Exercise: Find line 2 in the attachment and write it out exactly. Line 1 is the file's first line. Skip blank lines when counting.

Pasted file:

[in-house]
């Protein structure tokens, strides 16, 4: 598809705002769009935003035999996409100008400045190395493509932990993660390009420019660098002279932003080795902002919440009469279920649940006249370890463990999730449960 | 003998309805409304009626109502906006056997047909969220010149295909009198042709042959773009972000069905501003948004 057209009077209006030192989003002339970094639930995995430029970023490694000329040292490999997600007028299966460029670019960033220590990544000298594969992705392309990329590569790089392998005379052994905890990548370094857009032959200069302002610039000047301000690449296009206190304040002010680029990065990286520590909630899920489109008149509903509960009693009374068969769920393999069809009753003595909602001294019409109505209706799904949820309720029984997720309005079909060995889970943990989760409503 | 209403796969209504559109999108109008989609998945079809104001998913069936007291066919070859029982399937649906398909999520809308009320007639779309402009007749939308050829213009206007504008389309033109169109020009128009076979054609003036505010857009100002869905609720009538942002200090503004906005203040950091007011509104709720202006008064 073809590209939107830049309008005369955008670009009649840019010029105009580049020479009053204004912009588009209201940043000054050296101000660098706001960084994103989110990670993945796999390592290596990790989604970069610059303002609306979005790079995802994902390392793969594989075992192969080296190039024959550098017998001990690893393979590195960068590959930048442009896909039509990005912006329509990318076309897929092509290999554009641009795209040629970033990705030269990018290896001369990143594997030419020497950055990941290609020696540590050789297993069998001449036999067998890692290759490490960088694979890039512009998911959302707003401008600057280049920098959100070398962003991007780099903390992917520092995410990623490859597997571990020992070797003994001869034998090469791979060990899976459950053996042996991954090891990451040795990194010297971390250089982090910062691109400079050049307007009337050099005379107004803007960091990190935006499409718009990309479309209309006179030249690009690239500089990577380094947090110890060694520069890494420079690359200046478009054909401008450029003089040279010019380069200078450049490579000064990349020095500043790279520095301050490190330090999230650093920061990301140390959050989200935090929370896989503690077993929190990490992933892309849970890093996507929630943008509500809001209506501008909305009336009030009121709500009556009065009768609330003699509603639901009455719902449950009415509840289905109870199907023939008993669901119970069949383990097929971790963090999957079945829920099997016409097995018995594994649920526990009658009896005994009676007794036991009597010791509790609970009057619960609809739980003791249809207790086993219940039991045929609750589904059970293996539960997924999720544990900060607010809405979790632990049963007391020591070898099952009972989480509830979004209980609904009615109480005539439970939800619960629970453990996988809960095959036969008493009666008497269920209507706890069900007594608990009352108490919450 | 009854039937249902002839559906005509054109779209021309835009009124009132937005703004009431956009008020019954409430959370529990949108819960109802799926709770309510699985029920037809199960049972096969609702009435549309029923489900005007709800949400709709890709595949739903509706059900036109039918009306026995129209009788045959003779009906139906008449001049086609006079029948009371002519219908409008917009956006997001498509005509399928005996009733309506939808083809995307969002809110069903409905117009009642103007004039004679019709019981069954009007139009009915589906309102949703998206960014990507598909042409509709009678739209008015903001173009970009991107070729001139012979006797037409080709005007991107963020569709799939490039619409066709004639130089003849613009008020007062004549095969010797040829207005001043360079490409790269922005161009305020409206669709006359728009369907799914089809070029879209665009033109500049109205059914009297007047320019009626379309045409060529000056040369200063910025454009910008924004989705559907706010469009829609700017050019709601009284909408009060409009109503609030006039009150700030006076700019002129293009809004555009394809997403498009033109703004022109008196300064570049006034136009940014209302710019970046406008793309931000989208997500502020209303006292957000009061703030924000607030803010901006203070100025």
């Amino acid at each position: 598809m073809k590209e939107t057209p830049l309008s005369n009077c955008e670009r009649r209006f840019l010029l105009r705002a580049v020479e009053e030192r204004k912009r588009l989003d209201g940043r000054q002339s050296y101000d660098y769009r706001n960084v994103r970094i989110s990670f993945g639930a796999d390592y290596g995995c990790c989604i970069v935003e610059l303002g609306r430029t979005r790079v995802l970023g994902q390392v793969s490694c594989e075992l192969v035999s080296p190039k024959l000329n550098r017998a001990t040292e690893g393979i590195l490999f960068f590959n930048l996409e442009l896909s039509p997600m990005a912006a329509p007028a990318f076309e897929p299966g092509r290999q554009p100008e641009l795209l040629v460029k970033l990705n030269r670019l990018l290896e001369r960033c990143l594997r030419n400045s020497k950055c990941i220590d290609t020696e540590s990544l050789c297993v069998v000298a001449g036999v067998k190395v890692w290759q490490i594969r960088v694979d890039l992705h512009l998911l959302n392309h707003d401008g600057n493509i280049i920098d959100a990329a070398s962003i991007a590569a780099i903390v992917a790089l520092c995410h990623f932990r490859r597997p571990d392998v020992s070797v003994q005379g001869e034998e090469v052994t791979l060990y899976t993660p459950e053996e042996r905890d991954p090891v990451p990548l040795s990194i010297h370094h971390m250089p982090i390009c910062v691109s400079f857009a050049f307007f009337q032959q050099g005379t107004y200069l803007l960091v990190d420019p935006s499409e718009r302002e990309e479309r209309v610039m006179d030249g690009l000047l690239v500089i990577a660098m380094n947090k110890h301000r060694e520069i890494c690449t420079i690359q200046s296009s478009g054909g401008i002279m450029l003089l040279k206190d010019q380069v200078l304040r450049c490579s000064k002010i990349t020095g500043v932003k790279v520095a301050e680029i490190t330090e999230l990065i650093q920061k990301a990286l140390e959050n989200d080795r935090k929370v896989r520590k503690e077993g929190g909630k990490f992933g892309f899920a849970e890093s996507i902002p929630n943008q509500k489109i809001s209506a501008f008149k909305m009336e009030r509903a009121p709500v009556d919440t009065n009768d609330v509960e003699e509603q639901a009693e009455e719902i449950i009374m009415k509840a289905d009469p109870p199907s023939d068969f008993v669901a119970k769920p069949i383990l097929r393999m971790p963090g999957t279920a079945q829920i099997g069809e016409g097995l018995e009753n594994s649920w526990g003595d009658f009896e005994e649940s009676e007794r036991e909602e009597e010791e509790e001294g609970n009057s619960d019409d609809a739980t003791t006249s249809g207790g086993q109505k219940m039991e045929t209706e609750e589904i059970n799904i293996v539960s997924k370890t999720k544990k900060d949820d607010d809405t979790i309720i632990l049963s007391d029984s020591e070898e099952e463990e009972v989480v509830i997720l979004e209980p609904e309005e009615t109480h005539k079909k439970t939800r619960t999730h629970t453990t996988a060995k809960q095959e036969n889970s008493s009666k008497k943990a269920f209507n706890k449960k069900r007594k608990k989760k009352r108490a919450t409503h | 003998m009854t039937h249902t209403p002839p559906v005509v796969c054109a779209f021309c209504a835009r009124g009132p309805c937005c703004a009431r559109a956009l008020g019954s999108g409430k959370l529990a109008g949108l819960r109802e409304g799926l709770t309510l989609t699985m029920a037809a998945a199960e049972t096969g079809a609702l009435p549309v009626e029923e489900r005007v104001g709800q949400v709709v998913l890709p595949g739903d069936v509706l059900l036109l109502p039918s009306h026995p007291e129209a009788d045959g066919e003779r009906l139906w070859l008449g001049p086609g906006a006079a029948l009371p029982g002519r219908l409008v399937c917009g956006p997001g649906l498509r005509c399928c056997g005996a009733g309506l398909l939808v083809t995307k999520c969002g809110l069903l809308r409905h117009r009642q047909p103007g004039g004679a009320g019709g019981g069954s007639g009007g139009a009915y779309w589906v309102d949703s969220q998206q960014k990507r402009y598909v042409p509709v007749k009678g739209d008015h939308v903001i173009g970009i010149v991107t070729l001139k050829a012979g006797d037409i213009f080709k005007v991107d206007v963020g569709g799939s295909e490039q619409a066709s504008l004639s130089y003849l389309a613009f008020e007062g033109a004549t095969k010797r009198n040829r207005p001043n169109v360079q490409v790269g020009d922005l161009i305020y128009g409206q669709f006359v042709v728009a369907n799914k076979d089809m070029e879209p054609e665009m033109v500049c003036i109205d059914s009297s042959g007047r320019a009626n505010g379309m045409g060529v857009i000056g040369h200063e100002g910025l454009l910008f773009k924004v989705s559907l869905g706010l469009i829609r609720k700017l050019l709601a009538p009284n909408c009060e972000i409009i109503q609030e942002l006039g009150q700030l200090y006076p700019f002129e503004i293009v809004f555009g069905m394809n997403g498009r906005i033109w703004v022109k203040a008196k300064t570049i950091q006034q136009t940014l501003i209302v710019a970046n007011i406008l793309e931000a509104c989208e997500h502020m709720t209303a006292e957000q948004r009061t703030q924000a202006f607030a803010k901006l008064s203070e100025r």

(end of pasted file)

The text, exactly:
């Protein structure tokens, strides 16, 4: 598809705002769009935003035999996409100008400045190395493509932990993660390009420019660098002279932003080795902002919440009469279920649940006249370890463990999730449960 | 003998309805409304009626109502906006056997047909969220010149295909009198042709042959773009972000069905501003948004 057209009077209006030192989003002339970094639930995995430029970023490694000329040292490999997600007028299966460029670019960033220590990544000298594969992705392309990329590569790089392998005379052994905890990548370094857009032959200069302002610039000047301000690449296009206190304040002010680029990065990286520590909630899920489109008149509903509960009693009374068969769920393999069809009753003595909602001294019409109505209706799904949820309720029984997720309005079909060995889970943990989760409503 | 209403796969209504559109999108109008989609998945079809104001998913069936007291066919070859029982399937649906398909999520809308009320007639779309402009007749939308050829213009206007504008389309033109169109020009128009076979054609003036505010857009100002869905609720009538942002200090503004906005203040950091007011509104709720202006008064 073809590209939107830049309008005369955008670009009649840019010029105009580049020479009053204004912009588009209201940043000054050296101000660098706001960084994103989110990670993945796999390592290596990790989604970069610059303002609306979005790079995802994902390392793969594989075992192969080296190039024959550098017998001990690893393979590195960068590959930048442009896909039509990005912006329509990318076309897929092509290999554009641009795209040629970033990705030269990018290896001369990143594997030419020497950055990941290609020696540590050789297993069998001449036999067998890692290759490490960088694979890039512009998911959302707003401008600057280049920098959100070398962003991007780099903390992917520092995410990623490859597997571990020992070797003994001869034998090469791979060990899976459950053996042996991954090891990451040795990194010297971390250089982090910062691109400079050049307007009337050099005379107004803007960091990190935006499409718009990309479309209309006179030249690009690239500089990577380094947090110890060694520069890494420079690359200046478009054909401008450029003089040279010019380069200078450049490579000064990349020095500043790279520095301050490190330090999230650093920061990301140390959050989200935090929370896989503690077993929190990490992933892309849970890093996507929630943008509500809001209506501008909305009336009030009121709500009556009065009768609330003699509603639901009455719902449950009415509840289905109870199907023939008993669901119970069949383990097929971790963090999957079945829920099997016409097995018995594994649920526990009658009896005994009676007794036991009597010791509790609970009057619960609809739980003791249809207790086993219940039991045929609750589904059970293996539960997924999720544990900060607010809405979790632990049963007391020591070898099952009972989480509830979004209980609904009615109480005539439970939800619960629970453990996988809960095959036969008493009666008497269920209507706890069900007594608990009352108490919450 | 009854039937249902002839559906005509054109779209021309835009009124009132937005703004009431956009008020019954409430959370529990949108819960109802799926709770309510699985029920037809199960049972096969609702009435549309029923489900005007709800949400709709890709595949739903509706059900036109039918009306026995129209009788045959003779009906139906008449001049086609006079029948009371002519219908409008917009956006997001498509005509399928005996009733309506939808083809995307969002809110069903409905117009009642103007004039004679019709019981069954009007139009009915589906309102949703998206960014990507598909042409509709009678739209008015903001173009970009991107070729001139012979006797037409080709005007991107963020569709799939490039619409066709004639130089003849613009008020007062004549095969010797040829207005001043360079490409790269922005161009305020409206669709006359728009369907799914089809070029879209665009033109500049109205059914009297007047320019009626379309045409060529000056040369200063910025454009910008924004989705559907706010469009829609700017050019709601009284909408009060409009109503609030006039009150700030006076700019002129293009809004555009394809997403498009033109703004022109008196300064570049006034136009940014209302710019970046406008793309931000989208997500502020209303006292957000009061703030924000607030803010901006203070100025």